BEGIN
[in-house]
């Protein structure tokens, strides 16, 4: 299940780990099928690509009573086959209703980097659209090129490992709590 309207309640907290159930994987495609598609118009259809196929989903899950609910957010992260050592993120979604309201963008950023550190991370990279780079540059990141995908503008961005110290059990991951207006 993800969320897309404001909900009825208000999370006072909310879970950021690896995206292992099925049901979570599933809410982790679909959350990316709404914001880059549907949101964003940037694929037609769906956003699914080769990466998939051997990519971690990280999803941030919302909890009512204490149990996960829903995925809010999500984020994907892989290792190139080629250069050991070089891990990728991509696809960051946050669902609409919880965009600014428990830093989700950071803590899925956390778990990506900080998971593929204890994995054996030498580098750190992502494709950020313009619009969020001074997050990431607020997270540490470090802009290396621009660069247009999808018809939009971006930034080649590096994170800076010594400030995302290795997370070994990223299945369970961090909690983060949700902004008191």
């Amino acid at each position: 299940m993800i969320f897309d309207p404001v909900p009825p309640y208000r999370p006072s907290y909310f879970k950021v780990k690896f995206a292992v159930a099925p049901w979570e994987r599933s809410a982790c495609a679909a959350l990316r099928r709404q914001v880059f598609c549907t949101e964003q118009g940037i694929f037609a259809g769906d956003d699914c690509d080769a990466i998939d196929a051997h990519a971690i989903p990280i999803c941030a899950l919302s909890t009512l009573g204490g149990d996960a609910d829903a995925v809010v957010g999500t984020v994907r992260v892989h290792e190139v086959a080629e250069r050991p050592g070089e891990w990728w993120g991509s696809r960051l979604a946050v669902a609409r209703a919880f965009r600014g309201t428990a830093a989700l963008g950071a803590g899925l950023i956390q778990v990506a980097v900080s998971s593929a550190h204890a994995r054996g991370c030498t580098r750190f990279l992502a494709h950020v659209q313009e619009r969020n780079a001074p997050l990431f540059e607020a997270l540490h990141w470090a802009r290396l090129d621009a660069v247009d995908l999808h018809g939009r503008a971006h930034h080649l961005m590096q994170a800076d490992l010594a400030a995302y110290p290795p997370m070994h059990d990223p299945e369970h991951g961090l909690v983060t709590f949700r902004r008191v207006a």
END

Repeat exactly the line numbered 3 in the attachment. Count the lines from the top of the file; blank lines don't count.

């Amino acid at each position: 299940m993800i969320f897309d309207p404001v909900p009825p309640y208000r999370p006072s907290y909310f879970k950021v780990k690896f995206a292992v159930a099925p049901w979570e994987r599933s809410a982790c495609a679909a959350l990316r099928r709404q914001v880059f598609c549907t949101e964003q118009g940037i694929f037609a259809g769906d956003d699914c690509d080769a990466i998939d196929a051997h990519a971690i989903p990280i999803c941030a899950l919302s909890t009512l009573g204490g149990d996960a609910d829903a995925v809010v957010g999500t984020v994907r992260v892989h290792e190139v086959a080629e250069r050991p050592g070089e891990w990728w993120g991509s696809r960051l979604a946050v669902a609409r209703a919880f965009r600014g309201t428990a830093a989700l963008g950071a803590g899925l950023i956390q778990v990506a980097v900080s998971s593929a550190h204890a994995r054996g991370c030498t580098r750190f990279l992502a494709h950020v659209q313009e619009r969020n780079a001074p997050l990431f540059e607020a997270l540490h990141w470090a802009r290396l090129d621009a660069v247009d995908l999808h018809g939009r503008a971006h930034h080649l961005m590096q994170a800076d490992l010594a400030a995302y110290p290795p997370m070994h059990d990223p299945e369970h991951g961090l909690v983060t709590f949700r902004r008191v207006a």